Special Meeting of Berkeley Police Review Commission to present and discuss the People’s Investigation of the In-Custody Death of Kayla Moore
The City of Berkeley Police Review Commission (PRC) will hold a Special Meeting to receive a presentation of the People's Investigation Report and to hear from the public their concerns about what went wrong when Kayla Moore died in police custody on February 13, 2013. Berkeley Copwatch and friends have collected enough signatures on a petition to force the PRC to have to hold this special meeting.
The People’s Investigation has identified a number of city policies and BPD officers as having both played a role in the death of Kayla Moore and is eager to present these findings so that the people of this city can begin the work of healing. We are also eager to hear comments from the public related to the incident, the People’s Investigation or the use of police in the field of mental health care. The People's Investigation Report is a thoroughly documented review of the documents, witness statements, dispatch records, police policies and trainings and other sources of information related to Moore's in-custody death in her own home.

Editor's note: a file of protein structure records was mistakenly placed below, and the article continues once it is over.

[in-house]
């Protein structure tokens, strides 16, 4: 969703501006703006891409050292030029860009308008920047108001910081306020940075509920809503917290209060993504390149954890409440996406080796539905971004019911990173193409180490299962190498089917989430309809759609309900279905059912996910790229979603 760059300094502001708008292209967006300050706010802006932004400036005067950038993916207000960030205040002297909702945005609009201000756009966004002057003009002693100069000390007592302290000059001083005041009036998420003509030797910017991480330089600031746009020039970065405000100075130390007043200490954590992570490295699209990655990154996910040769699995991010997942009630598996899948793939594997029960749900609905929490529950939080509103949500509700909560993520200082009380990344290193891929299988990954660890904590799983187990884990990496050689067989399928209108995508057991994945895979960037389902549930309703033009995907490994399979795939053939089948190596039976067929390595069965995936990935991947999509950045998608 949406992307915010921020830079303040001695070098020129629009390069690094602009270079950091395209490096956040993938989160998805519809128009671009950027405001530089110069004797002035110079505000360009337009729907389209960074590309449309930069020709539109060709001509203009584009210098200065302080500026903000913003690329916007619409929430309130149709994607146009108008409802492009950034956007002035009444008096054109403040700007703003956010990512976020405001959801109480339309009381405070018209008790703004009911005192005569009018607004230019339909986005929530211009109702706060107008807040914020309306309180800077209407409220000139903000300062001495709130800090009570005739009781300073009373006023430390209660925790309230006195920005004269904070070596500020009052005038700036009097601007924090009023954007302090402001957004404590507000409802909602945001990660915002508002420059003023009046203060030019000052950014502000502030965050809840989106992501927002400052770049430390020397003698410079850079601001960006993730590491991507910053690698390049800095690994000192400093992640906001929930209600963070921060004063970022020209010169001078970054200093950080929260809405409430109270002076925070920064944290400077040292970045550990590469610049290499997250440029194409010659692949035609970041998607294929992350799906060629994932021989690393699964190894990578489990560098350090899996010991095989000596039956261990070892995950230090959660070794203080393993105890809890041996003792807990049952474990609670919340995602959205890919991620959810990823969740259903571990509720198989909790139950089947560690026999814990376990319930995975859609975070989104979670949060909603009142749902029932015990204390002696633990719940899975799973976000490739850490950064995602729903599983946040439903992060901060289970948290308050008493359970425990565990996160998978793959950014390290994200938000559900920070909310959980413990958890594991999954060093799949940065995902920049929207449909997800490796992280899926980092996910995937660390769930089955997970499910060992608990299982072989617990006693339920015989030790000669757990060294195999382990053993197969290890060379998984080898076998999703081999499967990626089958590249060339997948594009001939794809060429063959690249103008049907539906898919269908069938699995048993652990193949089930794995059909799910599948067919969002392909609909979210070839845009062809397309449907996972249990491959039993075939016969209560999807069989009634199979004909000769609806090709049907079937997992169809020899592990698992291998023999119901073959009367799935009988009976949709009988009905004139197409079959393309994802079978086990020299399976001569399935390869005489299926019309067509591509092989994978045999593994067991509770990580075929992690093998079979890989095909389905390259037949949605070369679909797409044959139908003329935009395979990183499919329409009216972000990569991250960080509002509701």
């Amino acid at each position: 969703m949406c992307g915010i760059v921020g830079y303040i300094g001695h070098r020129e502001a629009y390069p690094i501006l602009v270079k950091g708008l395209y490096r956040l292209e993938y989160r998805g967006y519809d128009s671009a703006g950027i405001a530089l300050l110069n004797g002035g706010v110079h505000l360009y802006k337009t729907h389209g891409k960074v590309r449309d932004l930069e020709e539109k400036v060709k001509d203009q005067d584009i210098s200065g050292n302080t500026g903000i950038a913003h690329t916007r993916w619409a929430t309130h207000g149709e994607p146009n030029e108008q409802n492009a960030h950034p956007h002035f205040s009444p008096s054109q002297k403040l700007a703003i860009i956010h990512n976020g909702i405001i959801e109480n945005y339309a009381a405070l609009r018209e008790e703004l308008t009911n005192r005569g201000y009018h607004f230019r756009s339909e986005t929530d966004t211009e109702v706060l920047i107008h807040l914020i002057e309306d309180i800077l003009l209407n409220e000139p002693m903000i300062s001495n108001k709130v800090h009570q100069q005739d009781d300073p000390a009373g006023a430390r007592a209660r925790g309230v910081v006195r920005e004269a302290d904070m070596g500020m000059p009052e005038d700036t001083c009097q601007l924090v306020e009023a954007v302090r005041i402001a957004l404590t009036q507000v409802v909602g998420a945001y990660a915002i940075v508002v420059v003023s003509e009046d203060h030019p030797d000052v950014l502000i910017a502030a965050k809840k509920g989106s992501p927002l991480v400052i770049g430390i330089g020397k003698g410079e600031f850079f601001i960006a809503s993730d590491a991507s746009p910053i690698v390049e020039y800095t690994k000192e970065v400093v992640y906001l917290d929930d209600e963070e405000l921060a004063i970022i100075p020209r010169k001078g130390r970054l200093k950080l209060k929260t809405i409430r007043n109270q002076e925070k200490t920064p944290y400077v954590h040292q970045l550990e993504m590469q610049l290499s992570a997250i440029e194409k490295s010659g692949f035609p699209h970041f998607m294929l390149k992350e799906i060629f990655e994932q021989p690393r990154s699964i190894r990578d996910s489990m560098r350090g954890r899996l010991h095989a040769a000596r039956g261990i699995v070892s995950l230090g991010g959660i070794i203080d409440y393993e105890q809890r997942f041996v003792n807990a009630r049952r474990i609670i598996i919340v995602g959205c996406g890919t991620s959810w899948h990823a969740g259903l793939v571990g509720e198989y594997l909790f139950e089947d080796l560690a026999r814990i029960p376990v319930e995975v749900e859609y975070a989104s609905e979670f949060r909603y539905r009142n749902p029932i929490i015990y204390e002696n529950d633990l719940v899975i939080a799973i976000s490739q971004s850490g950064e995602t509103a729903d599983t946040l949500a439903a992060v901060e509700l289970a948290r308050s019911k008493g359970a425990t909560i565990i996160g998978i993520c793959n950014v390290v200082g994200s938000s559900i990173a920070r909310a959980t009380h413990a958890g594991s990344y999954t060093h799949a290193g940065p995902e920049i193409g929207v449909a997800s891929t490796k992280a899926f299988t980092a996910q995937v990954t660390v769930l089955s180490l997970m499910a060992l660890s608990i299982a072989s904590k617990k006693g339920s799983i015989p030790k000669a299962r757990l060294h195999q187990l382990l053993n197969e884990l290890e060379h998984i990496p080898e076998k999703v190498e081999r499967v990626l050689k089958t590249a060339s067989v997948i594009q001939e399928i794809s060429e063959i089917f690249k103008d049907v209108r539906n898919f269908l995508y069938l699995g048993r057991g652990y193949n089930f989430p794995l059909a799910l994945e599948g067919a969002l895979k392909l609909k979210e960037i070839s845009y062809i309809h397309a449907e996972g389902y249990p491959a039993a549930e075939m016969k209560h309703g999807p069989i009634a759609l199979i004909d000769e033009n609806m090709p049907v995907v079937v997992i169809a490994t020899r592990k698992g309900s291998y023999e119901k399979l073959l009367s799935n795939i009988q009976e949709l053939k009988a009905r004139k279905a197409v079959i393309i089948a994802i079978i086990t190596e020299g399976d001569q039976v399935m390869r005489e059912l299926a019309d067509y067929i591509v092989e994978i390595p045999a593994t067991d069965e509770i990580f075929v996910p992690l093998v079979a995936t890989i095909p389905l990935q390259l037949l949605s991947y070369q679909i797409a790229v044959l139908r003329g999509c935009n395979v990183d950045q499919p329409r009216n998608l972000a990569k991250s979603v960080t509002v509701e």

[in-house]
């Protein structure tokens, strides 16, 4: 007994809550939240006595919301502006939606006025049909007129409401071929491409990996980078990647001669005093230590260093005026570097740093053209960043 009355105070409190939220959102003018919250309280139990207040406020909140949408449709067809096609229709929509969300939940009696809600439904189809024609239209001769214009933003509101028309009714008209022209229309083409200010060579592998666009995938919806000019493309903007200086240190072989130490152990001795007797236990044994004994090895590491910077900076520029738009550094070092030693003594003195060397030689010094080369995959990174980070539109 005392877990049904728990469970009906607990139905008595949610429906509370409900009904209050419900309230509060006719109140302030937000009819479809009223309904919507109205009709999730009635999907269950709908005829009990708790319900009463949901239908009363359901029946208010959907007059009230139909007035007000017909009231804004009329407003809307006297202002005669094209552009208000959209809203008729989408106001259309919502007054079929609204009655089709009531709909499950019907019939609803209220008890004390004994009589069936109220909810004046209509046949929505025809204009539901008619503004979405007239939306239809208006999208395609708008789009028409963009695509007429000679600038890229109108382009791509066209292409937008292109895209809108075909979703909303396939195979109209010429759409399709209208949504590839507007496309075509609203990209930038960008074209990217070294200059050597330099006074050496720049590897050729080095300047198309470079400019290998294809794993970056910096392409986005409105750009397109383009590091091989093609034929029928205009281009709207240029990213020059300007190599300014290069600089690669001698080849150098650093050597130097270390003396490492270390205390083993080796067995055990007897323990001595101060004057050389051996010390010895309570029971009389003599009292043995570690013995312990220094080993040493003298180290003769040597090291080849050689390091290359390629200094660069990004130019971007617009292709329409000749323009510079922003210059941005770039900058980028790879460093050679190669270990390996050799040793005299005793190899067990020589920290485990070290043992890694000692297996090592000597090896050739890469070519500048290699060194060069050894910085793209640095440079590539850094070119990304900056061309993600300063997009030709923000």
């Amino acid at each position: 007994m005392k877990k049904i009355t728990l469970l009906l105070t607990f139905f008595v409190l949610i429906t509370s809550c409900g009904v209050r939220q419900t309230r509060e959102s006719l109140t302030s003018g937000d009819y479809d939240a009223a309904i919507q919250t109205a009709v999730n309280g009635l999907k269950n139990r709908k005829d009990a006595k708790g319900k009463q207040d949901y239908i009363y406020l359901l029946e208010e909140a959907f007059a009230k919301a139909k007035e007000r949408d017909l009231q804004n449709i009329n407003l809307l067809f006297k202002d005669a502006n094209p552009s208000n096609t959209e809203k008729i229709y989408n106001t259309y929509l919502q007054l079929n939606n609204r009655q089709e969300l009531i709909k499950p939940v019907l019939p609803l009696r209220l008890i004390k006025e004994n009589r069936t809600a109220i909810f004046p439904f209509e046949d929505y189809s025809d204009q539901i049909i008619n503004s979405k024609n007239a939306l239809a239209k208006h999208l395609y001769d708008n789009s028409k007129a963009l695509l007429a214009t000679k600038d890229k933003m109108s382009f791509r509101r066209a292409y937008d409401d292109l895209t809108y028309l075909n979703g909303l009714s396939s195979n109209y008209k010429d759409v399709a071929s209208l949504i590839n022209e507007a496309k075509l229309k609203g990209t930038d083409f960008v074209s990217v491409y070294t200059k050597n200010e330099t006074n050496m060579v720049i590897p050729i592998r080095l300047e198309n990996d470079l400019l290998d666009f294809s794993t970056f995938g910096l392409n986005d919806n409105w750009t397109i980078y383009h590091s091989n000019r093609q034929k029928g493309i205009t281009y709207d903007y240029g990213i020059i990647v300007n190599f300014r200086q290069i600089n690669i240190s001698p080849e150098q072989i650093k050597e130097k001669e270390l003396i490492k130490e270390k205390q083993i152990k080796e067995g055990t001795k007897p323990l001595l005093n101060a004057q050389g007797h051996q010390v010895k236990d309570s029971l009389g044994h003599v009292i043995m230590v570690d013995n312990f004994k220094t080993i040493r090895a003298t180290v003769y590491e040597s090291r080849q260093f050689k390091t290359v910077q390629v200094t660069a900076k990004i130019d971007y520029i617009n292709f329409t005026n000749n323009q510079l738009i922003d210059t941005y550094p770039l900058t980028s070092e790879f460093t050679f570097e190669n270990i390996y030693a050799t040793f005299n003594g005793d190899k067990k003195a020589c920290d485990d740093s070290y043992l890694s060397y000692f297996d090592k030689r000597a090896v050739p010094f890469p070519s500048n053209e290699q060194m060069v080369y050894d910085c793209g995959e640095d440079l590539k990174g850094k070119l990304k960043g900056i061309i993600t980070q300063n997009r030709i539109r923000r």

The entire report is available on the http://www.berkeleycopwatch.org
site or can be linked here: http://berkeleycopwatch.org/resource/Peoples_Investigation_Kayla_Moore_2013.pdf
Some highlights of the report include:
* According to the police report, officers falsely arrested Kayla Moore in her own home.
* Up to six officers escalated the situation and restrained her with most of them using their full weight and strength though she was face down on a futon.
* The coroner’s report claims she died of “drug toxicity” but she was fully functional when she encountered police and stopped breathing after police arrived at her home.
* Emergency Mental Heath services have been cut more than 50% and officers and officers without Crisis Intervention Training are now responding to most mental health emergencies in Berkeley.
* BPD officers are using hoods on mentally ill people despite dangers of asphyxiation
* Mentally ill people are four times as likely to die in confrontations with police than general public (Ashby and Ellis).